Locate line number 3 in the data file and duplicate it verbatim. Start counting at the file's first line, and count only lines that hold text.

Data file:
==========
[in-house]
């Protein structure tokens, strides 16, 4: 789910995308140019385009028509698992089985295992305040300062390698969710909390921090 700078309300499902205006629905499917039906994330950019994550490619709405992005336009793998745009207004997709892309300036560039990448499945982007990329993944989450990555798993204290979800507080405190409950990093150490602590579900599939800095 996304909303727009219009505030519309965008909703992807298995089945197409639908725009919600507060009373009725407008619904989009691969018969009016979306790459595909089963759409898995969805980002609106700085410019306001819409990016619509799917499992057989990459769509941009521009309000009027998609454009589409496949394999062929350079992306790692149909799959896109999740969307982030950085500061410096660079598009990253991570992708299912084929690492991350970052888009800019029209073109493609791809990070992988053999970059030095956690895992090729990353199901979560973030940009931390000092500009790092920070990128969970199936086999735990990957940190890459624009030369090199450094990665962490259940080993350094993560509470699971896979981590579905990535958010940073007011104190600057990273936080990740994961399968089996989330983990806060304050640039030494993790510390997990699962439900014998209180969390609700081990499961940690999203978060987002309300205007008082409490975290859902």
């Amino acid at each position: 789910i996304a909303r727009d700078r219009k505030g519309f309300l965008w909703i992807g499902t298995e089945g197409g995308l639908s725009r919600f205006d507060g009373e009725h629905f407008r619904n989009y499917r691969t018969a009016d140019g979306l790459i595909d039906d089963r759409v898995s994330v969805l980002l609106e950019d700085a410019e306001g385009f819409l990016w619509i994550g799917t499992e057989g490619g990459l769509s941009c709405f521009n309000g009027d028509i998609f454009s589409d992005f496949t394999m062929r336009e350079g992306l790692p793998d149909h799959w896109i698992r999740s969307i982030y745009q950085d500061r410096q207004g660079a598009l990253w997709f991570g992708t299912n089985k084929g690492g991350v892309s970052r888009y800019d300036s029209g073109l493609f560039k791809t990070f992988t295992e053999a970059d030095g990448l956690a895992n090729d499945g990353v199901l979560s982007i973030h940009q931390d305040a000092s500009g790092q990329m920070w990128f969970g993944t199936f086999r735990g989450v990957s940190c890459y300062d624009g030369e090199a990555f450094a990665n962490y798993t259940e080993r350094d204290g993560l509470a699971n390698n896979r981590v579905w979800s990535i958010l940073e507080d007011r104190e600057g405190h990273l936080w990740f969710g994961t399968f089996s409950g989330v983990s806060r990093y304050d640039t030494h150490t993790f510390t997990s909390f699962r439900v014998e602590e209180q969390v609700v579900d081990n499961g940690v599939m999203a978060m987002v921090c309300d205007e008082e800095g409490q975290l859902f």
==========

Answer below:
């Amino acid at each position: 789910i996304a909303r727009d700078r219009k505030g519309f309300l965008w909703i992807g499902t298995e089945g197409g995308l639908s725009r919600f205006d507060g009373e009725h629905f407008r619904n989009y499917r691969t018969a009016d140019g979306l790459i595909d039906d089963r759409v898995s994330v969805l980002l609106e950019d700085a410019e306001g385009f819409l990016w619509i994550g799917t499992e057989g490619g990459l769509s941009c709405f521009n309000g009027d028509i998609f454009s589409d992005f496949t394999m062929r336009e350079g992306l790692p793998d149909h799959w896109i698992r999740s969307i982030y745009q950085d500061r410096q207004g660079a598009l990253w997709f991570g992708t299912n089985k084929g690492g991350v892309s970052r888009y800019d300036s029209g073109l493609f560039k791809t990070f992988t295992e053999a970059d030095g990448l956690a895992n090729d499945g990353v199901l979560s982007i973030h940009q931390d305040a000092s500009g790092q990329m920070w990128f969970g993944t199936f086999r735990g989450v990957s940190c890459y300062d624009g030369e090199a990555f450094a990665n962490y798993t259940e080993r350094d204290g993560l509470a699971n390698n896979r981590v579905w979800s990535i958010l940073e507080d007011r104190e600057g405190h990273l936080w990740f969710g994961t399968f089996s409950g989330v983990s806060r990093y304050d640039t030494h150490t993790f510390t997990s909390f699962r439900v014998e602590e209180q969390v609700v579900d081990n499961g940690v599939m999203a978060m987002v921090c309300d205007e008082e800095g409490q975290l859902f």